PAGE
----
Exchange-traded funds (ETFs) blend the diversification of a mutual fund with the liquidity of a stock. Unlike mutual funds, which have a set closing price each day, ETFs are actively traded like stocks.
ETFs also generally have lower and less complex fees than mutual funds. Like passive mutual funds and index funds, ETFs generally track certain sectors or indexes instead of following the whims of an active portfolio manager.
When selecting an ETF, investors should consider a few things. First, its net asset value (NAV), or its ratio of the value of fund liabilities to the value of its underlying assets, should be close to its market price. Its expense ratio, which equals an ETF's annual fees, shouldn't be much higher than the industry average of 0.44%.
Investors should also be familiar with the ETF's top holdings and its previous performance while being mindful that past growth never guarantees future gains.
Let's take a look at three top sector ETFs that pass those tests for 2020.
1. The Vanguard Consumer Staples ETF
Consumer staples stocks are often considered good defensive plays during market downturns. The Vanguard Consumer Staples ETF (VDC -0.17%) holds a basket of 93 stocks across that sector, and its top 10 holdings include evergreen brands like Procter & Gamble, Coca-Cola, PepsiCo, and Walmart.
Its top four product categories include household products, soft drinks, packaged foods and meats, and hypermarkets and supercenters. Over 99% of its holdings are based in the United States.
The ETF's total return more than tripled over the past decade, and it currently pays a dividend yield of 2.5%. It charges a low expense ratio of 0.1%, and its market price is only pennies above its NAV. These factors all make VDC a good ETF for investors who anticipate a flight to more defensive plays throughout 2020.
2. Global X MSCI China Large-Cap 50 ETF
Many Chinese stocks slid over the past two years as the U.S.-China trade war escalated and the Chinese economy grew at its slowest pace in nearly three decades. However, that outlook is gradually improving as the U.S. and China sign a "phase one" deal and the Chinese government launches fresh stimulus plans.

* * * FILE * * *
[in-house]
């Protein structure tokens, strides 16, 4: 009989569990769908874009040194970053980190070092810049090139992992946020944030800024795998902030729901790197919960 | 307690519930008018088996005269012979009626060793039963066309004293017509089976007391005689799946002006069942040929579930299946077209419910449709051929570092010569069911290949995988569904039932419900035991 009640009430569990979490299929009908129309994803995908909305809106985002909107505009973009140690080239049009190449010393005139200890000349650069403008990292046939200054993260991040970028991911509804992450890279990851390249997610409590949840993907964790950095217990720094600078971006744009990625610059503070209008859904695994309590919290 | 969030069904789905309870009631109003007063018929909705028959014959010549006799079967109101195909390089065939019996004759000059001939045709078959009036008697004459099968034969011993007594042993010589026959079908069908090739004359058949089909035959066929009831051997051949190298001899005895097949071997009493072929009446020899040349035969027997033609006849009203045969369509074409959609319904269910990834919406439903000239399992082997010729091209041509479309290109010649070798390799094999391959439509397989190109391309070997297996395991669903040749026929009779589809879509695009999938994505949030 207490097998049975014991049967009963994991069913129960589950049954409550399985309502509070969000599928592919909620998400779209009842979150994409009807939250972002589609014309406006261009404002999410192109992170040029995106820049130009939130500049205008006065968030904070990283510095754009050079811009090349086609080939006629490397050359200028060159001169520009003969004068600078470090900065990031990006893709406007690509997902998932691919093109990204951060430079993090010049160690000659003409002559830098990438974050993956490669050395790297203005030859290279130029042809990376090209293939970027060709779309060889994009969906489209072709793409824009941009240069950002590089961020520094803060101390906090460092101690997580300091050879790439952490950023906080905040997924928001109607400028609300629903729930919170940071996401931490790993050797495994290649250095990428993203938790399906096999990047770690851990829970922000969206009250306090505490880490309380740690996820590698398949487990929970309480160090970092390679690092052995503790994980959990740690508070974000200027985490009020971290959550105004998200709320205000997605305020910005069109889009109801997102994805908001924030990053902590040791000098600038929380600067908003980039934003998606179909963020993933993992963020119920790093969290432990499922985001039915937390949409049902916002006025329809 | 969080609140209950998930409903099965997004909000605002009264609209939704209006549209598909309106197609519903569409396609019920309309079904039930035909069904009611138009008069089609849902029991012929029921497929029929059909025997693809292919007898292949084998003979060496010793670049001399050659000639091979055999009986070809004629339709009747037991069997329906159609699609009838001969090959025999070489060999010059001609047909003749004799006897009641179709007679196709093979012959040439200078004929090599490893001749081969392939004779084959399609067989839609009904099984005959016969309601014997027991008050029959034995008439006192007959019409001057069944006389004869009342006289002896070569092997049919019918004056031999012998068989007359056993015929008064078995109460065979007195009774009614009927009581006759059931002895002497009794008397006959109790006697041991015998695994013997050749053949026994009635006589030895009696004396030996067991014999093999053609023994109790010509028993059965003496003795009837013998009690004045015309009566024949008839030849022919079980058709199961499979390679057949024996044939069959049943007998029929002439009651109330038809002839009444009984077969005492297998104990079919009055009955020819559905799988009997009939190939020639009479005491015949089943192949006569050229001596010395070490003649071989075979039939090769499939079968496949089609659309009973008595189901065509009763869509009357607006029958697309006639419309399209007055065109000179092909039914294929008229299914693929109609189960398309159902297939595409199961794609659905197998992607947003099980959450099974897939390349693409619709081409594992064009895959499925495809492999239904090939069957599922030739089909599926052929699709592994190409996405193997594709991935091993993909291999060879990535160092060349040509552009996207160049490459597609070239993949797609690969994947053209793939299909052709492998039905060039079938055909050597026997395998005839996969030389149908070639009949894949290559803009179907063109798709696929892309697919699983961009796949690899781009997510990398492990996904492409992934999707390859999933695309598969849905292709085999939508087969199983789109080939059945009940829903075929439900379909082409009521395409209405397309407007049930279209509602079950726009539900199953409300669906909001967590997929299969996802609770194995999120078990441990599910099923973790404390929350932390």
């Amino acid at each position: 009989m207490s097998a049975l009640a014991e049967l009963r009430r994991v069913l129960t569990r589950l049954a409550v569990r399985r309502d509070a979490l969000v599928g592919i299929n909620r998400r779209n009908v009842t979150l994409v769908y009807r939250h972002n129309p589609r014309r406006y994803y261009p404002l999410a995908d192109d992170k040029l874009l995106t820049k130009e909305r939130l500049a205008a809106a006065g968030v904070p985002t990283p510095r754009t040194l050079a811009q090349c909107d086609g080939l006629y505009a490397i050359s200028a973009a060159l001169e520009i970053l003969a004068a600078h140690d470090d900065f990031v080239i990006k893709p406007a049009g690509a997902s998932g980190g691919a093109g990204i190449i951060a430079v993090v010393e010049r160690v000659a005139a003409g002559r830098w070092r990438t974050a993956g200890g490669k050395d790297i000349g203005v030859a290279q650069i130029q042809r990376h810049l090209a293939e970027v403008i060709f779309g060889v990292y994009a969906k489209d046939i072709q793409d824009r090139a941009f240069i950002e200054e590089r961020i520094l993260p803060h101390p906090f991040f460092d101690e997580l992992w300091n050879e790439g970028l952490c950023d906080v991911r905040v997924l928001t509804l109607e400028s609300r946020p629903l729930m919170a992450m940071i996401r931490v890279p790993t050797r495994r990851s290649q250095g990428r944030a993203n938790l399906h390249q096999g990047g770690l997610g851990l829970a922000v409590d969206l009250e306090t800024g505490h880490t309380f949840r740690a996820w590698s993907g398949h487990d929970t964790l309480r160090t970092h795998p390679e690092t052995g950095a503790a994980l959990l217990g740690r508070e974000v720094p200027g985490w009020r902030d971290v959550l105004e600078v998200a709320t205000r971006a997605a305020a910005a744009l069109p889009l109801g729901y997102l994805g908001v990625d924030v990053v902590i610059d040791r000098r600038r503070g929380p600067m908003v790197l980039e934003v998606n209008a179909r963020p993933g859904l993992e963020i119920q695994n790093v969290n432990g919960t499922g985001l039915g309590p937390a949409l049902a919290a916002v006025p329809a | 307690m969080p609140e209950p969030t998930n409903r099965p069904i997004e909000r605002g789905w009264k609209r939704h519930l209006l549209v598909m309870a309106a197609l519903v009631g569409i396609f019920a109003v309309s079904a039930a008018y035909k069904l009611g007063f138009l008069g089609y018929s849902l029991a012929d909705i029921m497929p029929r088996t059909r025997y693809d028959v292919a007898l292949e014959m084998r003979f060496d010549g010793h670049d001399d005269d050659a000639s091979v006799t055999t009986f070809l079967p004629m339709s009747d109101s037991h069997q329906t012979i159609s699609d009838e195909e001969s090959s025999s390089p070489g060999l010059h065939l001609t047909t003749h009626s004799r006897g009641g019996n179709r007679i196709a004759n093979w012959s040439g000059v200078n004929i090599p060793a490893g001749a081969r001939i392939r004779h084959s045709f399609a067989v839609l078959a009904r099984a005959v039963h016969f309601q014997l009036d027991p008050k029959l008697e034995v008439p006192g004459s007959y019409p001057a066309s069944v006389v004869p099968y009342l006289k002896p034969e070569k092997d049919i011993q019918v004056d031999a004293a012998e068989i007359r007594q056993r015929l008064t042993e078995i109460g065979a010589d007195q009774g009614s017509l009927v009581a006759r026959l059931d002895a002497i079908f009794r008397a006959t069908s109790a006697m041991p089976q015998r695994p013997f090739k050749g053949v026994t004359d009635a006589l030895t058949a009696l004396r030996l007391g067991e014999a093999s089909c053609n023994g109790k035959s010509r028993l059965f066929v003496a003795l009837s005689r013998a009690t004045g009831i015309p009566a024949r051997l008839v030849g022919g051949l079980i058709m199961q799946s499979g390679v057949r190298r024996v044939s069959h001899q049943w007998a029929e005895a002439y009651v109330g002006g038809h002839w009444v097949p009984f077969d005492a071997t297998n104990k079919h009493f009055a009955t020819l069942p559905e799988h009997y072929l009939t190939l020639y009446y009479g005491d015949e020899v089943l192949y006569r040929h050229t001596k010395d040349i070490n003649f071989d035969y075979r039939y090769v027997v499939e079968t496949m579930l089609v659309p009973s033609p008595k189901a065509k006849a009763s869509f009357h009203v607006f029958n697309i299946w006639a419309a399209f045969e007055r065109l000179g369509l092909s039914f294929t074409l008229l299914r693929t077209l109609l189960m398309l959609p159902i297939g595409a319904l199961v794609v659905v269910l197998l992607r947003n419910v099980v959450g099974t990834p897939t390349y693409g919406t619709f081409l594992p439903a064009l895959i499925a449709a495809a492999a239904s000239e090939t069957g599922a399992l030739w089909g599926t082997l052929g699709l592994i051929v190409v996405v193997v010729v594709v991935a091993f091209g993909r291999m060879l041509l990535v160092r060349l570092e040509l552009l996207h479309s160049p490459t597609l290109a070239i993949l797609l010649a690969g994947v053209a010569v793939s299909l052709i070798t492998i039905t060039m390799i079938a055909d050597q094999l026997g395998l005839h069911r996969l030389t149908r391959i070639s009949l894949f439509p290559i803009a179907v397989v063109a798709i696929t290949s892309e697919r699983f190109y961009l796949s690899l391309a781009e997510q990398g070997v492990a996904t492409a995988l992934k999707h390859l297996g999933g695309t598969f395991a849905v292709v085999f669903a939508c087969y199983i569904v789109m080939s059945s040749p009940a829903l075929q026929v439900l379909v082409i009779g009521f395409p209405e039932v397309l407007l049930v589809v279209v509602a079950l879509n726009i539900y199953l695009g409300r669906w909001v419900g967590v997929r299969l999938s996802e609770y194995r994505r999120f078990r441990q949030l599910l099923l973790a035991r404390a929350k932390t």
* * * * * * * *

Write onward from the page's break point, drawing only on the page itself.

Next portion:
Investors who want exposure to that recovery without the concentrated risk of individual Chinese stocks should buy shares of the Global X MSCI China Large-Cap 50 ETF (CHIL). This ETF offers investors exposure to the 50 largest companies in China, and its top holdings include Tencent, Alibaba, China Construction Bank, and China Mobile.
The ETF was only launched in late 2018, but it generated a total return of 25% over the past 12 months, with an expense ratio of just 0.29% -- which is significantly lower than that of most other Chinese stock ETFs. It also trades in line with its NAV as of this writing.
3. SPDR Gold Shares
Gold prices recently hit a seven-year high after the escalation of military tensions between the U.S. and Iran. However, those prices could climb even higher throughout 2020 as additional uncertainties -- including the U.S. presidential election -- cause investors to flock to safe-haven assets like gold.
Investors who want to hedge their portfolios against those risks should consider buying shares of SPDR Gold Shares (GLD -1.03%). It's the largest gold-backed ETF in the world, and it's generated a total return of nearly 230% since its inception in Dec. 2007.
Its market price roughly matches its NAV, and it charges an acceptable expense ratio of 0.4%. Plenty of cheaper gold ETFs have entered the market in recent years, but the fund's size, its record of tracking gold's market price, and ownership of physical bullion still make it an ideal hedge against macroeconomic risks.